Bakken Museum

The Bakken, previously known as The Bakken: A Library and Museum of Electricity in Life and known in the past as the Medtronic Museum of Electricity in Life, located on the shores of Lake Calhoun in Minneapolis, Minnesota in the United States, is the world's only library and museum devoted to medical electricity. Focused on scholars and on young people, The Bakken educates visitors about the history of electricity and electromagnetism from 1200 A. D. to the present.

Unique in the world, the Bakken's collection is devoted to explaining "the historical role of electricity and magnetism in the life sciences and medicine." Approximately 11,000 written works and about 2,000 scientific instruments are stored there, some specifically for electrophysiology and electrotherapeutics. The Bakken's present director David Rhees once identified the most significant holdings as works by Jean Antoine Nollet, Benjamin Franklin, Giovanni Battista Beccaria, Luigi Galvani, Giovanni Aldini, Alessandro Volta, Guillame Benjamin Amand Duchenne, and Emil Heinrich Du Bois-Reymond and the journals Annalen der Physik, the Philosophical Transactions and Proceedings of the Royal Society and Zeitschrift für Physik.

Many of the permanent displays are interactive and suitable for children. For example, visitors can generate a 60,000 volt spark with a Wimshurst machine. Exhibits include "The Spark of Life", "The Electrarium", "The Mystery of Magnetism", "Magnetism and the Human Body", "Batteries", "Electricity in the 18th Century" and "Frankenstein: Mary Shelley's Dream".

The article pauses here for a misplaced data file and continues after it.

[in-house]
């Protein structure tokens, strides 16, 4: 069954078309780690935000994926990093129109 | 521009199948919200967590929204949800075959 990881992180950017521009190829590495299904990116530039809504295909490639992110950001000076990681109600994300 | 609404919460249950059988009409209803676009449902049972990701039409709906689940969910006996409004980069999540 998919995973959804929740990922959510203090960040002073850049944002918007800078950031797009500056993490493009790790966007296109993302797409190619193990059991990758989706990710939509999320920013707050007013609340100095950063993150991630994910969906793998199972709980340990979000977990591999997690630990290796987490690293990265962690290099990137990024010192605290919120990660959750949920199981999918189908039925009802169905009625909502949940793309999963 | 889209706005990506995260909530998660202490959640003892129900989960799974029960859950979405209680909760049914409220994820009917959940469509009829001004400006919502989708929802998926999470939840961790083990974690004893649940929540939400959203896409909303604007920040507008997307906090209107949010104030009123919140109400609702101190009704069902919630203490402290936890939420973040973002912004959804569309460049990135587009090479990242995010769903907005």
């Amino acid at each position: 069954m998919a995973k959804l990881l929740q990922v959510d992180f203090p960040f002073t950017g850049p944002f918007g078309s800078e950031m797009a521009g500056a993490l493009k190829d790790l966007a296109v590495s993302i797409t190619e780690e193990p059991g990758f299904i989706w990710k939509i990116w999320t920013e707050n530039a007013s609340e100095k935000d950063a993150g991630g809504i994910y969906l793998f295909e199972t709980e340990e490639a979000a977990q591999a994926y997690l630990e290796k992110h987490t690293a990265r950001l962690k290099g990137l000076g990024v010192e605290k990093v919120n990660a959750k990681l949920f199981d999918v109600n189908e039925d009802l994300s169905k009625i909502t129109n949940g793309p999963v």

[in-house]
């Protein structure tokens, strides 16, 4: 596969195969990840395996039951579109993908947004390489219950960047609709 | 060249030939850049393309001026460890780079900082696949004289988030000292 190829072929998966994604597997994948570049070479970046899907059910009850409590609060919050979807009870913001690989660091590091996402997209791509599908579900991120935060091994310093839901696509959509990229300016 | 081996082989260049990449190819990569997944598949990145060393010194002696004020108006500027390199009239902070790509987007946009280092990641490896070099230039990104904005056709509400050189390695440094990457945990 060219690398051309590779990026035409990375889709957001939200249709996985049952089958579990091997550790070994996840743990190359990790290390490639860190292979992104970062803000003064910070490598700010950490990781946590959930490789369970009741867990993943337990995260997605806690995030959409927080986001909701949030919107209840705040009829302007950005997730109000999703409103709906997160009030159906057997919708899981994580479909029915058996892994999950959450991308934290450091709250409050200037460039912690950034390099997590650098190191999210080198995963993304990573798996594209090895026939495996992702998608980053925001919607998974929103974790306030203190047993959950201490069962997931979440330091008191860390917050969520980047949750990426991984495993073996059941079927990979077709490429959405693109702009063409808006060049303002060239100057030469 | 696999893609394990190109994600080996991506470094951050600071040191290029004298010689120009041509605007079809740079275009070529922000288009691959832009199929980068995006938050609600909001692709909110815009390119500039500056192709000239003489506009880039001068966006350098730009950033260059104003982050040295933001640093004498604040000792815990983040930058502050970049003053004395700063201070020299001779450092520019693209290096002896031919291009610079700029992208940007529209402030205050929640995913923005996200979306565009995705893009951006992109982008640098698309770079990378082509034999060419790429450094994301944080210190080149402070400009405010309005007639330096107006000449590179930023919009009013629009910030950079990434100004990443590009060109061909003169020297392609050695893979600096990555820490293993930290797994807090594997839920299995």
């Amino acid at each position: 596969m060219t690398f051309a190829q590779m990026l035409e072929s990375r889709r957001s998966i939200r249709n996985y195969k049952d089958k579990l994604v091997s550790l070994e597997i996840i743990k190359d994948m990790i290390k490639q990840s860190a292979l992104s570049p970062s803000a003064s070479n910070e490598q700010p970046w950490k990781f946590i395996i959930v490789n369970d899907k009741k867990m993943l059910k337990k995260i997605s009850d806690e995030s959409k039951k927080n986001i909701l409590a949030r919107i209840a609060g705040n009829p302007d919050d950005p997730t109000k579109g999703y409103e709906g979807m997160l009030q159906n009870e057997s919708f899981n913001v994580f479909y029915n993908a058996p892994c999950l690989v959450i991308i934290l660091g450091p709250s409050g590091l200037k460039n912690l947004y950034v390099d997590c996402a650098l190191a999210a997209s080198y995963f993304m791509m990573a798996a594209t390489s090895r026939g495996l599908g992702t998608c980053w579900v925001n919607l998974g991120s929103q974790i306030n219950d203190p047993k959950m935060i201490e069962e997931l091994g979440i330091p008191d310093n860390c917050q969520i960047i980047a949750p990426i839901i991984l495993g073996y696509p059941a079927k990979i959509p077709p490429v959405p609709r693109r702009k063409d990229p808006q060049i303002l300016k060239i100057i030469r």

A huge 20 ft (6 m) lithograph of La Fée Electricité by Raoul Dufy adorns the entrance. Aquariums hold examples of fish from South America and Africa that use electricity, including transparent and a black-ghost knifefish, an electric eel and a mormyrid. The aquariums are wired for sound so that visitors can hear the fishes' electrical signals. The Florence Bakken Medicinal Garden and a statue of Hermes or Mercury, the messenger god of ancient Greece and Rome, are focal points of the grounds. A newspaper reporter once said the venue, "seems a throwback to another time when skilled craftsmen shaped stone, wood and glass into places with lasting appeal".

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